I came across Blogmutt and then your review which pretty much comes at it from the perspective of writers and not businesses looking for content which is fine. It was interesting to read your post as well as what seems an overwhelming majority of comments from writers with a bad experience working with them. Sad to hear.

    I did wonder if you had contacted the owners, or they you, to get their response to these negative comments?


    1. Hi David,

      I have had no contact with the owners of BlogMutt unfortunately but I’m pretty sure they are fully aware of this review (and the comments that have gathered below it!). I would have thought they’d have taken the opportunity to respond to these comments by now but nothing so far…

      1. Chris,

        I’m not sure how you could be sure we’d see something on the internet without making us aware of it.

        Anyway, now I am.

        A couple of quick points:

        1. Your original post seems helpful and accurate, and I appreciate the effort you took with it. I do see one issue however: You say that you could write a post in 10 minutes. I was a daily newspaper journalist for years, so I’m a very fast writer, and I’ve never done a post in 10 minutes. If a writer is finishing a post in 10 minutes, he or she is either producing total crap, or plagiarizing.

        2. To those who are upset because we blocked them and didn’t tell them why, I would just say this: We don’t want to make it easier for people to figure out how to manipulate our system, so we don’t disclose all the ways that we have of detecting violations of our Terms of Service.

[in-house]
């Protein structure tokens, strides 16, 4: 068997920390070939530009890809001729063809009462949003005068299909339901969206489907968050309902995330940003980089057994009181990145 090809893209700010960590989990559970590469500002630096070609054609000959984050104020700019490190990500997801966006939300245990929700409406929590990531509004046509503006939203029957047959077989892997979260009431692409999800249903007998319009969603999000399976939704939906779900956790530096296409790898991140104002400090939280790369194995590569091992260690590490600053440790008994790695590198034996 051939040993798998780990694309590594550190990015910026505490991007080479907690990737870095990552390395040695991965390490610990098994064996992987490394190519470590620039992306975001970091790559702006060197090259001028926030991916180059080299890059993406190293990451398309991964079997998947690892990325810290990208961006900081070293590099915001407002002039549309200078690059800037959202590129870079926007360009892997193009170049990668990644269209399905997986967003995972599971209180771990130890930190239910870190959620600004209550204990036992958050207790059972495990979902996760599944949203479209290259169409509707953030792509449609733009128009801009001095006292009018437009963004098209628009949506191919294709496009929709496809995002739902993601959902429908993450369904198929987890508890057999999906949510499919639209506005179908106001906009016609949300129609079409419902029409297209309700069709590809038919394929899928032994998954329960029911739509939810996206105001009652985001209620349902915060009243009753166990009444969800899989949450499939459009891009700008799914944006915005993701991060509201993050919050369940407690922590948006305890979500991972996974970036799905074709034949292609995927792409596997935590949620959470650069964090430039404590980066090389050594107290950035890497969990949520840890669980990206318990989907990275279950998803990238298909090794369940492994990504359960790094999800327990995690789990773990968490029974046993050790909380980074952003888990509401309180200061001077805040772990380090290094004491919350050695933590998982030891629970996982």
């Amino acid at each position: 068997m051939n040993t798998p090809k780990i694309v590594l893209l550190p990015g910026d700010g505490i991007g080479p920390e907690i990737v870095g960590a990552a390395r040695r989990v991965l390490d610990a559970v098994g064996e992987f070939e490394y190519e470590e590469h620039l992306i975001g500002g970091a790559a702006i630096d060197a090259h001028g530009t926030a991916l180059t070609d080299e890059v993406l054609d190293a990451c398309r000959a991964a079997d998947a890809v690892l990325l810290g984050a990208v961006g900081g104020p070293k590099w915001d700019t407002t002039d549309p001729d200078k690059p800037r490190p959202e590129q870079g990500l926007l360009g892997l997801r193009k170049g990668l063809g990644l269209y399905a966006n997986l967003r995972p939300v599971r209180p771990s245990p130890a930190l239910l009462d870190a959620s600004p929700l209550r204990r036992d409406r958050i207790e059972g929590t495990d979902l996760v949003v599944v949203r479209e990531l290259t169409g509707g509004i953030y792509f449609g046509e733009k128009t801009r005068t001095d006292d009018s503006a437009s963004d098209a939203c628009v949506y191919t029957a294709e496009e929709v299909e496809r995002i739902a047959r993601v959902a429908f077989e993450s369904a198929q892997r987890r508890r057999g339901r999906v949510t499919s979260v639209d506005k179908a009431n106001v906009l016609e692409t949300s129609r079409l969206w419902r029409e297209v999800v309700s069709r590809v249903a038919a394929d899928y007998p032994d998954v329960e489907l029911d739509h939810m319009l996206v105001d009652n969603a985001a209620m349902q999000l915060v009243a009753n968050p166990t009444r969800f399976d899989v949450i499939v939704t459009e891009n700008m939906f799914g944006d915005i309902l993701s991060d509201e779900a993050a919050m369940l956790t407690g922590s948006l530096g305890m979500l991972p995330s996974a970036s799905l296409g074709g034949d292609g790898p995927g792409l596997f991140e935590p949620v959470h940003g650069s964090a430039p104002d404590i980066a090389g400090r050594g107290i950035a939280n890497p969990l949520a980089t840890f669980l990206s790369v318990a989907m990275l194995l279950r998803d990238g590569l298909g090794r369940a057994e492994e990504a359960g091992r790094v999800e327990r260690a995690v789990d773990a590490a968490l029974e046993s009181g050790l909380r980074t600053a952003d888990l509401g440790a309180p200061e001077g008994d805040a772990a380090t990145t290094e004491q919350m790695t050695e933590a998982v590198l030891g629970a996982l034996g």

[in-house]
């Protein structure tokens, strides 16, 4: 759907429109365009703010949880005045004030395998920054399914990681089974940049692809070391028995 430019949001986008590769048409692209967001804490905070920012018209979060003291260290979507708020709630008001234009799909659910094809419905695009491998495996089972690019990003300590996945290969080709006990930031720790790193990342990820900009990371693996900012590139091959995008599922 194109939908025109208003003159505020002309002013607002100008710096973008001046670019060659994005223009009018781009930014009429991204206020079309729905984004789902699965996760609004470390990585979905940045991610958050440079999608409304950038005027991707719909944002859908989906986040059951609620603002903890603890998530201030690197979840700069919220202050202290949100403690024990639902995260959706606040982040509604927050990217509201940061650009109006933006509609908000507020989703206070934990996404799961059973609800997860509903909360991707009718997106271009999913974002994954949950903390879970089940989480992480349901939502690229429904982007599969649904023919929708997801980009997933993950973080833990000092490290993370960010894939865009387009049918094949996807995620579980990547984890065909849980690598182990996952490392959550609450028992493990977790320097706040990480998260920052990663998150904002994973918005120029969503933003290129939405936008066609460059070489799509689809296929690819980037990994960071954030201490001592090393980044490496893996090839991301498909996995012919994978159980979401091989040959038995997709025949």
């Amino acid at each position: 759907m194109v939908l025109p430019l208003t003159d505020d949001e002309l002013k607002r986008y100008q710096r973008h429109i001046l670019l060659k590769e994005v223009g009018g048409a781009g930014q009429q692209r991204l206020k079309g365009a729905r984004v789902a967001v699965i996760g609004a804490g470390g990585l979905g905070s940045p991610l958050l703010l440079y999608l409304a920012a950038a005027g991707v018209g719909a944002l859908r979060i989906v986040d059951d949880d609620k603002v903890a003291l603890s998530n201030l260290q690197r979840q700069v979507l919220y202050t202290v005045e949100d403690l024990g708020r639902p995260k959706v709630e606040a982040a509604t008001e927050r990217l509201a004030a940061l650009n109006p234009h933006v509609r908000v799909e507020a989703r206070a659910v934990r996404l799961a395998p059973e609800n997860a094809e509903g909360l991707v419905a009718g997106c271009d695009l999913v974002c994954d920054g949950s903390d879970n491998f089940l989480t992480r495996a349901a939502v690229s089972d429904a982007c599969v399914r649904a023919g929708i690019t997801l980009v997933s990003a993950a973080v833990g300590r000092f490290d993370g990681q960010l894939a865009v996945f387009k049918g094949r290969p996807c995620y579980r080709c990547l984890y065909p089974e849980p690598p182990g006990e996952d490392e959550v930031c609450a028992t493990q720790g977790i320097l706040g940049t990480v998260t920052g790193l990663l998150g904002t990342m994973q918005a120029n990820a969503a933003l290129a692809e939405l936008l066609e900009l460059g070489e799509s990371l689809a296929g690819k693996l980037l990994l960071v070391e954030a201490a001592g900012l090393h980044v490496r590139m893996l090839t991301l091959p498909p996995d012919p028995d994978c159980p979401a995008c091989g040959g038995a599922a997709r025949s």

3. Even with Point 2 in mind, I will say that the main reason that we suspend writers is that they don’t communicate with us when we bring up issues with them. So if you are a writer and you get a note from the BlogMutt team, just reply and be honest and things will probably work out just fine.

        1. Hello Scott – great to have you here!
          Thanks for taking the time to answer all of the people that commented on the review. We reviewed the site quite a while back now and as you can see the comments just started to build up…and up and up!
          Nice to have both sides of the story now posted here.

          P.S. I own and run several websites and yes…I can write a post in 10 minutes 🙂

    2. David,

      I’m Scott Yates, the one everyone’s been badmouthing here. I was not aware of this thread, and not sure how I could have been, but got a tip about it today so I’m happy to weigh in.

      If you have any questions you’d like answered personally, feel free to write to me at scott at

      As for what the people here are saying… in short, you are only seeing one side of the story. This is actually kind of helpful for us because it lets the world know that we don’t accept people trying to use BlogMutt to make money through laziness or scams.

      We do, however, have thousands of writers in the U.S. who write for us regularly, like doing it, and get paid every Monday.

      Hope that helps.

  20. $8 for a 350 word post? I make double that writing for Textworkers Content Writing Services. Then again, their vetting process is a lot more extensive.

    1. Just clarify Blake’s comment: he would have to be a five-star writer to make “twice as much” on a 350-word article at Textbroker. A four-star writer would make only $4.90, a three-star writer would make $3.50 and a two-star writer would make $2.45. He left that part out.

  21. Would be interesting to see what the result would be if I submitted the content idea to BlogMutt of an article that covered the Pros and Cons of labor marketplaces like BlogMutt, WorkMarket, Uber, etc are. ‘Are they good or bad for our future?’

    Maybe I should just hire one of the writers on here, ha.

    Marketplaces are fascinating and may indeed be the future of work for us humans, as robots reduce our need to work to less than ten hours a week.

    Interesting comments and insight into the inner workings of BlogMutt and this whole world of freelance writer marketplaces which I did not even know existed.